Health Minister Jane Philpott to testify about the federal government’s controversial bill on assisted dyingl before the Senate in Ottawa on June 1, 2016. (Adrian Wyld / THE CANADIAN PRESS)
Your death, your choice.
We don’t choose to be born. It just happens. When we are young and vulnerable, we have little say in how we live.
It is not until we grow older that we begin to hopefully have choices. While we may be limited by economic reality or health challenges, it is basically up to us, citizens in a free, participatory democracy, to choose our priorities and goals.
Rarely though, do we have an opportunity to voice our thoughts about a seminal issue facing our Parliament. Both Houses, our elected Commons and our unelected Senate, are grappling in real time with the one of the most critical issues we will ever face as a nation, the right to medically assisted death. Raw politics and complex ethical decisions are in danger of a collision unless strong leadership is demonstrated quickly.
The background to the epic battle is legal. Unlike the lack of choice when we were born, our Supreme Court in the groundbreaking Carter decision has clearly stated that competent adults with grievous and irremediable medical conditions that cause intolerable suffering, will now have the right to medically assisted death. By leaving individuals to endure uncontrolled suffering, the court reasoned that certain kinds of suffering impinge on the security of the person under section 7 of the Charter.
Having made that legal finding, the court then properly turned to Canadian legislators to come up with a coherent, transparent framework for the protection of all. Not an easy task and a task made harder by the imposition of deadlines that perhaps were too ambitious. Because the deadline passed, a yawning void (somewhat like Ottawa’s sinkhole) has opened up and the provinces have had to jump in to fill in the dots. This is not a sustainable situation. Individual patients and health-care workers are waiting to have answers. Time is literally running out for some people.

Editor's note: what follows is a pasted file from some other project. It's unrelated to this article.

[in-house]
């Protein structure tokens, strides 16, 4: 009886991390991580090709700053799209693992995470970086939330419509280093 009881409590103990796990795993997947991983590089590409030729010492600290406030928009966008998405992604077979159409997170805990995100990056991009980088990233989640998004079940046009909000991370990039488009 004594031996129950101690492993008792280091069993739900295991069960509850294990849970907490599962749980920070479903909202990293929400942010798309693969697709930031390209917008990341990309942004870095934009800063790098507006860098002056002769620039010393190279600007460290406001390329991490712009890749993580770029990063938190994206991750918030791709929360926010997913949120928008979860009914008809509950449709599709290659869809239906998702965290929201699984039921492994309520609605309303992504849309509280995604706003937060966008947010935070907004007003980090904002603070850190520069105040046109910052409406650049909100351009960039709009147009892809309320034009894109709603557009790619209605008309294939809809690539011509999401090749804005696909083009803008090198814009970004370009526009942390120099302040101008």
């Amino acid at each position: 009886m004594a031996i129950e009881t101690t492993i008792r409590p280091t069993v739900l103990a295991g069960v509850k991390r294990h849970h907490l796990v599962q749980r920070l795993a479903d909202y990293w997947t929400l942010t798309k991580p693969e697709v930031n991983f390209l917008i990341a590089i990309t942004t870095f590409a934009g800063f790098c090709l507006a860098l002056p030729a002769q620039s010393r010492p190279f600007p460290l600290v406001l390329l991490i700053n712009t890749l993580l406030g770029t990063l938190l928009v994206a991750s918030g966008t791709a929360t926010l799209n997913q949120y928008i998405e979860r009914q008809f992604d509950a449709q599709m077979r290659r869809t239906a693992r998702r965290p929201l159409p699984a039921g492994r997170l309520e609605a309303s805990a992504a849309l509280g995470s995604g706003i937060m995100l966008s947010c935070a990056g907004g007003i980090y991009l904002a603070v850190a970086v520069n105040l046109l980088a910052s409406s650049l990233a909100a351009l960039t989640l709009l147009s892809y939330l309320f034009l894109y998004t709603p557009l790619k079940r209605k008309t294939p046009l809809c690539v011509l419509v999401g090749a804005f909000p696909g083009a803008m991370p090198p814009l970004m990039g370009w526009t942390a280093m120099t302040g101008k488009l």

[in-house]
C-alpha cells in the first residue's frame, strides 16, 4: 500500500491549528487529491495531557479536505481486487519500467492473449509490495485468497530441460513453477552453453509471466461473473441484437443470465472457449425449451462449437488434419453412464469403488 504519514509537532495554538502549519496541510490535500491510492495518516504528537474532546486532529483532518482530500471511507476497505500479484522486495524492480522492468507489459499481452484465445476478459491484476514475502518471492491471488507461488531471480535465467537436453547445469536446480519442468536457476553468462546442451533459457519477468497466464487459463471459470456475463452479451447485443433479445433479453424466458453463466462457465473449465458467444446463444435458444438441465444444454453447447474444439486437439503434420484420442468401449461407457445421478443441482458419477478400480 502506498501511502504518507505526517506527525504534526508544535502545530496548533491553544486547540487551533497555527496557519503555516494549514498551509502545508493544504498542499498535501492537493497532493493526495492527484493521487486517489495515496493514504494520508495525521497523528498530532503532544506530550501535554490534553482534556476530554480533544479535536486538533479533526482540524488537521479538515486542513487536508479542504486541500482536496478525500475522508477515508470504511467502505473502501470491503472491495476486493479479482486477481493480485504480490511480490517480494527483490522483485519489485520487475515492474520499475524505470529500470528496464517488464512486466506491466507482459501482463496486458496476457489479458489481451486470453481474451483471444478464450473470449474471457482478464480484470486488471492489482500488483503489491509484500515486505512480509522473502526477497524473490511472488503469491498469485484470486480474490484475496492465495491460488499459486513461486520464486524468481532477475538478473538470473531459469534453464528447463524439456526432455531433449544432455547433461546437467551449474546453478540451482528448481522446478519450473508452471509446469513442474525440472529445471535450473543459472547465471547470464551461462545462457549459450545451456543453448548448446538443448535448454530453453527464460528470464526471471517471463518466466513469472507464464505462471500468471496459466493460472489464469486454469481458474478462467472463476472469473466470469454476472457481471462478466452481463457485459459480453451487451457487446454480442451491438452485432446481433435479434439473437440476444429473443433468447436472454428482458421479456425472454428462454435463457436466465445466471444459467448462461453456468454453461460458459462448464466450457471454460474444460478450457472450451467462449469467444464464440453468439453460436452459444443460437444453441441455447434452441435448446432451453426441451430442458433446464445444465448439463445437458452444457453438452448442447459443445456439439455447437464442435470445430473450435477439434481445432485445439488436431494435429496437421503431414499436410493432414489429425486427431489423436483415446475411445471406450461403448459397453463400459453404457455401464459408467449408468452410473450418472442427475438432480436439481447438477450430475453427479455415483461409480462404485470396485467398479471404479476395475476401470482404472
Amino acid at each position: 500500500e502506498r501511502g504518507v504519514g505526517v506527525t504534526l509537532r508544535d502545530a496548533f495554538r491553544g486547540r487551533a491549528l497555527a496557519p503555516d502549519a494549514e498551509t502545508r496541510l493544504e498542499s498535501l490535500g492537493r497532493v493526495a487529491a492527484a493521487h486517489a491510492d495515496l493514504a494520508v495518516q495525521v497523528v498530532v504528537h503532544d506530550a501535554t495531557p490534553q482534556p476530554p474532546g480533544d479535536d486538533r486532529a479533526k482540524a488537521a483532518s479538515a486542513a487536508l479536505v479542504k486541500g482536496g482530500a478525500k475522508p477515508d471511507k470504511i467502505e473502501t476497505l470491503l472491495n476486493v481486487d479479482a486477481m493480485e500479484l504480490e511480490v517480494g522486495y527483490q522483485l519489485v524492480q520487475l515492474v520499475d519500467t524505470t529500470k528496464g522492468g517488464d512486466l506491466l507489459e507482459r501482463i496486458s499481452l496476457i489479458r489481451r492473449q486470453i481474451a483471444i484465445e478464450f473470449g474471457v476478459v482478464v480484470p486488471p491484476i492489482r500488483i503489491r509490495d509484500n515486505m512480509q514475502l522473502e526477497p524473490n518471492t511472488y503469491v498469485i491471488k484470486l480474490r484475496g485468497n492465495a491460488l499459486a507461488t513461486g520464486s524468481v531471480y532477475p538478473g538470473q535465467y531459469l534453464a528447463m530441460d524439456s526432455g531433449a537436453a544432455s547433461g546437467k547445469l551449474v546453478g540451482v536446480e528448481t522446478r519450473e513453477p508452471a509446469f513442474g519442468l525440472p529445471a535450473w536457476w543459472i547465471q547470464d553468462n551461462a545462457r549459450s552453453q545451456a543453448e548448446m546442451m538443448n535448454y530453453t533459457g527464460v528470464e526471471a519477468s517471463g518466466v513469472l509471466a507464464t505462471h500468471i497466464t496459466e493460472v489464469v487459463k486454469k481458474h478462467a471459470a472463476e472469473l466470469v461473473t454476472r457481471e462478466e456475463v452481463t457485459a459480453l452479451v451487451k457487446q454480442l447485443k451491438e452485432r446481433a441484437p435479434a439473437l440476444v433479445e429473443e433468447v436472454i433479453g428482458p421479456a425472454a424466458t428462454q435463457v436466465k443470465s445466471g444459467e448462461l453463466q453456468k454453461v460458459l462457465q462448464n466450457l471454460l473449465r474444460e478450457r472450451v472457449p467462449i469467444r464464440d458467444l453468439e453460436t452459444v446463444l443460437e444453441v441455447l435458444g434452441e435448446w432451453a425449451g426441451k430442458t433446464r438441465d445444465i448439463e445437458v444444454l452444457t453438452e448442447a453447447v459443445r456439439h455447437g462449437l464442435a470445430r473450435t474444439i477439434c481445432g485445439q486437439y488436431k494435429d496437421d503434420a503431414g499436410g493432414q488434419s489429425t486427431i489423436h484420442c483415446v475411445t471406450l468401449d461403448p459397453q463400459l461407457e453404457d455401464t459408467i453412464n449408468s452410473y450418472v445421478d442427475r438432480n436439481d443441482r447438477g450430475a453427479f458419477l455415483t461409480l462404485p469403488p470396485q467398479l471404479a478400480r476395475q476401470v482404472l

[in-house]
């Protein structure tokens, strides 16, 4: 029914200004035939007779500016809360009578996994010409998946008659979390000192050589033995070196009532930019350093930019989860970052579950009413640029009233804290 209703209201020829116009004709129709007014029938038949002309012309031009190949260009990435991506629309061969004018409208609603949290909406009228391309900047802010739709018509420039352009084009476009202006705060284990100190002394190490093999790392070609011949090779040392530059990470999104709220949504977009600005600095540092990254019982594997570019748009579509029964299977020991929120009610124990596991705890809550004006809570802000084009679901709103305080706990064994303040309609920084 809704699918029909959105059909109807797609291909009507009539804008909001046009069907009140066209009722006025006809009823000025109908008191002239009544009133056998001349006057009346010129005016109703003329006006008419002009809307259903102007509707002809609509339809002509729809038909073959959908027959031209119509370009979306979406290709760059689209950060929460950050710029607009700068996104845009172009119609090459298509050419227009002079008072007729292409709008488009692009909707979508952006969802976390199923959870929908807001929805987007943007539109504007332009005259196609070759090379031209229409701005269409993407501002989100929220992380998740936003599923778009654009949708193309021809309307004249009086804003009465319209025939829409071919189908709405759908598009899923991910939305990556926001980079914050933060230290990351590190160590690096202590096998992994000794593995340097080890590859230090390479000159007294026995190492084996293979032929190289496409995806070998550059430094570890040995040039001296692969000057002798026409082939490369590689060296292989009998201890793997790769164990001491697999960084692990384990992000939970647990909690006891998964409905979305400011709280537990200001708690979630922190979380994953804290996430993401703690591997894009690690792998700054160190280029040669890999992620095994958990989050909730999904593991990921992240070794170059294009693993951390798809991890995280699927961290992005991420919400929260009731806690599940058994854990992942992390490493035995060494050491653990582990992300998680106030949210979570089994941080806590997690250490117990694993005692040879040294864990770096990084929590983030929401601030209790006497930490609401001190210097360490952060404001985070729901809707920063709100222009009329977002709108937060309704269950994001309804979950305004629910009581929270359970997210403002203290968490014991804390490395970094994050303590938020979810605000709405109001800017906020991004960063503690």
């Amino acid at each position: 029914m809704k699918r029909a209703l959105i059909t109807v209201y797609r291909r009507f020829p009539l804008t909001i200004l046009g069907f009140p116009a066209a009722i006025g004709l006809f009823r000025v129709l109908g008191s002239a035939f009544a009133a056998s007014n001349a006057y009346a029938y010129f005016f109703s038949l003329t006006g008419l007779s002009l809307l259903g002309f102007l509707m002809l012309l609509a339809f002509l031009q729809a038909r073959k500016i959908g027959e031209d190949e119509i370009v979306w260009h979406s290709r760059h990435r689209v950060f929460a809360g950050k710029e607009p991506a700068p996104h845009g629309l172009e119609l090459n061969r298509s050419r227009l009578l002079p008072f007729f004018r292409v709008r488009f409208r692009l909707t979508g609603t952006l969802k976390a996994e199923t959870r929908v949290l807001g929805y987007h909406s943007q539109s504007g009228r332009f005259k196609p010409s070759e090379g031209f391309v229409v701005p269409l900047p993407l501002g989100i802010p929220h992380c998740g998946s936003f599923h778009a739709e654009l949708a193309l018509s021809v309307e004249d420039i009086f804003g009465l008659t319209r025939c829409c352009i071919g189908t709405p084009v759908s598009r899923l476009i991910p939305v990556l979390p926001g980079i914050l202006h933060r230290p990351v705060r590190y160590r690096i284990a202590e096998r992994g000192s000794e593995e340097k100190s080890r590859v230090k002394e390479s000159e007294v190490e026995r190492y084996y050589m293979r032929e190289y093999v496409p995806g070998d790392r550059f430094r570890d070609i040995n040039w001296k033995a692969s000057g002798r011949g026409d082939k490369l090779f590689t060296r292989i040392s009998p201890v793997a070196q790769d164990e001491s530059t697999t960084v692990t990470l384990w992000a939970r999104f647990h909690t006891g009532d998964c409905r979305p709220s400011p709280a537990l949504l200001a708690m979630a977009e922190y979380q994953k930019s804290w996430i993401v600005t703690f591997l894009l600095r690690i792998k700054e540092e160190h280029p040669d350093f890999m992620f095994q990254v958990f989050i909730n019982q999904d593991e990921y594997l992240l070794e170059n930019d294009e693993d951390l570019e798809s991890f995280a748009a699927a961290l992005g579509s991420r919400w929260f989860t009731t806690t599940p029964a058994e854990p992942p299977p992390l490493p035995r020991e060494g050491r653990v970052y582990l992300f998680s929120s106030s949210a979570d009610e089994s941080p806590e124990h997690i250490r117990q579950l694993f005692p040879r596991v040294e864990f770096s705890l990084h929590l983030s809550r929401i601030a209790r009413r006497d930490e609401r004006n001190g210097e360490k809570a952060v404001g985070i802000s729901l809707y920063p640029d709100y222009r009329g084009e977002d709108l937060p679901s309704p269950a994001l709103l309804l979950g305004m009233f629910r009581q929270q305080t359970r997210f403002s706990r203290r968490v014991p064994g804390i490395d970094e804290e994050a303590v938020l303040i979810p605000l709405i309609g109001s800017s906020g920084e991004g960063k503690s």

When “the right to die with dignity” issue became a leading policy discussion in the 2015 election, all parties knew this would be difficult. The Liberals promised to introduce legislation quickly yet it was not until April of this year that legislation was tabled after a House of Commons committee report, whose more expansive recommendations were ignored by cabinet.
This left only a few weeks for the ‘new, improved Senate’ with its combustible mixture of warhorses from both the Liberals and the Conservatives to mix it up with eager, independent ‘newbie’ Senators to come up with approval of the legislation.
Clearly, this will now not happen in a timely way, as senators have amended the legislation. At the time of this writing, the Senate, which used to be seen as a prom date for whichever government was in control, is now a blind date. Who knows if there is a long-term relationship ahead?
This week, I participated in the unveiling of a stunning painting by Toronto artist, Stephanie MacKendrick, which I had commissioned to honour the extraordinary nursing team on 5AFell, the surgical spinal floor at Toronto Western Hospital. These nurses literally saved my life last year and supported me with compassion and strength in the tough days that followed.
Returning to the hospital setting a year later, memories came flooding back. I realized how much I would want the right to medically assisted suicide, should my pain and suffering ever become intolerable and I also realized the impact that those decisions would have, not only on doctors, but on nurses, pharmacists, personal support workers and carers.
Procedural jousting is often normal parliamentary procedure when faced with conflict over legislation and can in fact, be a healthy exercise in democracy. Nevertheless, procedural games, partisan issues and any attempt by one House to ‘one up’ the other, are dangerous at this stage and should not distract us from the fact that medically assisted death, is in fact, a ‘game changer,’ potentially for each of us personally and for our country.
You have a once-in-a-lifetime chance to use your voice in this issue. It is not too late. Call your MP. Call your senator.
It is your life. Maybe your death. Your choice.